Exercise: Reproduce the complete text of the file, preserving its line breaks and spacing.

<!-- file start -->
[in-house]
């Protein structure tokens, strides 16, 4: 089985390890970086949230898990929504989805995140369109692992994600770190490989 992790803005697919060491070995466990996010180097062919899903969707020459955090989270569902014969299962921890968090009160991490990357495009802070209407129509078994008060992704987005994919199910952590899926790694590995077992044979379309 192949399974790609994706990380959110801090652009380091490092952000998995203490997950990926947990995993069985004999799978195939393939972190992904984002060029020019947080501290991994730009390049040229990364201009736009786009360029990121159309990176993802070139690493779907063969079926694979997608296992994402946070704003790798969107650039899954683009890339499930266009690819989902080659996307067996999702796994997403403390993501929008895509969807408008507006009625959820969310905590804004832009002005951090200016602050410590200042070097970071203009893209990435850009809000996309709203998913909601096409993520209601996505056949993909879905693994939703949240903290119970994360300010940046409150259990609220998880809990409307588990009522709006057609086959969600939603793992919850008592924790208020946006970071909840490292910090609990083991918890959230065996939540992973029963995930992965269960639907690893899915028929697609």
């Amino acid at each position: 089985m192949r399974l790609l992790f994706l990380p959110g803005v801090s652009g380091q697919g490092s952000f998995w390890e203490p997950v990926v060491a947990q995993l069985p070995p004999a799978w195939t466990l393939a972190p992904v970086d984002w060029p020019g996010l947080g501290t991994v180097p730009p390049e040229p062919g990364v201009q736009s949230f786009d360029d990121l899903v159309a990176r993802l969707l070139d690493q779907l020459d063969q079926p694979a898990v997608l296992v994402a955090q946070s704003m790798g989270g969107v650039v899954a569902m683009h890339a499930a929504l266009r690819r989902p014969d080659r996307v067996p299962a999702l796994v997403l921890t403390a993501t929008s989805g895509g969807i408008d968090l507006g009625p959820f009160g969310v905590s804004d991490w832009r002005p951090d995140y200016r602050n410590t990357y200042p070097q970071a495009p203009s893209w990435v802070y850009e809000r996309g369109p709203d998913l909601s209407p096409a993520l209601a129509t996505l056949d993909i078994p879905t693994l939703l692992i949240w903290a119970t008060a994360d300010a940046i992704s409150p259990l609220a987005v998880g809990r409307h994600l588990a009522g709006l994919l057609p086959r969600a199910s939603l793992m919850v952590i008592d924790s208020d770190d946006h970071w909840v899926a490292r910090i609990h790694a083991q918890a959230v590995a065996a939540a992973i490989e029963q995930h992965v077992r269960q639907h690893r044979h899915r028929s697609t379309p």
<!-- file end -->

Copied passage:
[in-house]
């Protein structure tokens, strides 16, 4: 089985390890970086949230898990929504989805995140369109692992994600770190490989 992790803005697919060491070995466990996010180097062919899903969707020459955090989270569902014969299962921890968090009160991490990357495009802070209407129509078994008060992704987005994919199910952590899926790694590995077992044979379309 192949399974790609994706990380959110801090652009380091490092952000998995203490997950990926947990995993069985004999799978195939393939972190992904984002060029020019947080501290991994730009390049040229990364201009736009786009360029990121159309990176993802070139690493779907063969079926694979997608296992994402946070704003790798969107650039899954683009890339499930266009690819989902080659996307067996999702796994997403403390993501929008895509969807408008507006009625959820969310905590804004832009002005951090200016602050410590200042070097970071203009893209990435850009809000996309709203998913909601096409993520209601996505056949993909879905693994939703949240903290119970994360300010940046409150259990609220998880809990409307588990009522709006057609086959969600939603793992919850008592924790208020946006970071909840490292910090609990083991918890959230065996939540992973029963995930992965269960639907690893899915028929697609």
């Amino acid at each position: 089985m192949r399974l790609l992790f994706l990380p959110g803005v801090s652009g380091q697919g490092s952000f998995w390890e203490p997950v990926v060491a947990q995993l069985p070995p004999a799978w195939t466990l393939a972190p992904v970086d984002w060029p020019g996010l947080g501290t991994v180097p730009p390049e040229p062919g990364v201009q736009s949230f786009d360029d990121l899903v159309a990176r993802l969707l070139d690493q779907l020459d063969q079926p694979a898990v997608l296992v994402a955090q946070s704003m790798g989270g969107v650039v899954a569902m683009h890339a499930a929504l266009r690819r989902p014969d080659r996307v067996p299962a999702l796994v997403l921890t403390a993501t929008s989805g895509g969807i408008d968090l507006g009625p959820f009160g969310v905590s804004d991490w832009r002005p951090d995140y200016r602050n410590t990357y200042p070097q970071a495009p203009s893209w990435v802070y850009e809000r996309g369109p709203d998913l909601s209407p096409a993520l209601a129509t996505l056949d993909i078994p879905t693994l939703l692992i949240w903290a119970t008060a994360d300010a940046i992704s409150p259990l609220a987005v998880g809990r409307h994600l588990a009522g709006l994919l057609p086959r969600a199910s939603l793992m919850v952590i008592d924790s208020d770190d946006h970071w909840v899926a490292r910090i609990h790694a083991q918890a959230v590995a065996a939540a992973i490989e029963q995930h992965v077992r269960q639907h690893r044979h899915r028929s697609t379309p």